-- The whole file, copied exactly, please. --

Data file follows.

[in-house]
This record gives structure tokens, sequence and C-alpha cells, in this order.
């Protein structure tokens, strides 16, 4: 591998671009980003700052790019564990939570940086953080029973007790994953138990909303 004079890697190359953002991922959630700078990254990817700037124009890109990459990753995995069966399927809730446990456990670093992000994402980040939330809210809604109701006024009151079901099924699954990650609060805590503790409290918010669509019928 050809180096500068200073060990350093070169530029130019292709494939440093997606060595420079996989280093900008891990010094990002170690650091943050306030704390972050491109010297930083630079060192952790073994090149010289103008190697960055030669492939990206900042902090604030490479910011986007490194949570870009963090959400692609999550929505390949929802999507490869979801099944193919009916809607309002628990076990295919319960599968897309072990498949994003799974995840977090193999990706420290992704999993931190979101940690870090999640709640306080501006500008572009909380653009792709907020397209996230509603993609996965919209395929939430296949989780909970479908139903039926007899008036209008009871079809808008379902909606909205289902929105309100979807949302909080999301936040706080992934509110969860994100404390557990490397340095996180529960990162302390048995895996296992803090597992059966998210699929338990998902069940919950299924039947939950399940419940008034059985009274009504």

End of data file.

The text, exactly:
[in-house]
This record gives structure tokens, sequence and C-alpha cells, in this order.
């Protein structure tokens, strides 16, 4: 591998671009980003700052790019564990939570940086953080029973007790994953138990909303 004079890697190359953002991922959630700078990254990817700037124009890109990459990753995995069966399927809730446990456990670093992000994402980040939330809210809604109701006024009151079901099924699954990650609060805590503790409290918010669509019928 050809180096500068200073060990350093070169530029130019292709494939440093997606060595420079996989280093900008891990010094990002170690650091943050306030704390972050491109010297930083630079060192952790073994090149010289103008190697960055030669492939990206900042902090604030490479910011986007490194949570870009963090959400692609999550929505390949929802999507490869979801099944193919009916809607309002628990076990295919319960599968897309072990498949994003799974995840977090193999990706420290992704999993931190979101940690870090999640709640306080501006500008572009909380653009792709907020397209996230509603993609996965919209395929939430296949989780909970479908139903039926007899008036209008009871079809808008379902909606909205289902929105309100979807949302909080999301936040706080992934509110969860994100404390557990490397340095996180529960990162302390048995895996296992803090597992059966998210699929338990998902069940919950299924039947939950399940419940008034059985009274009504």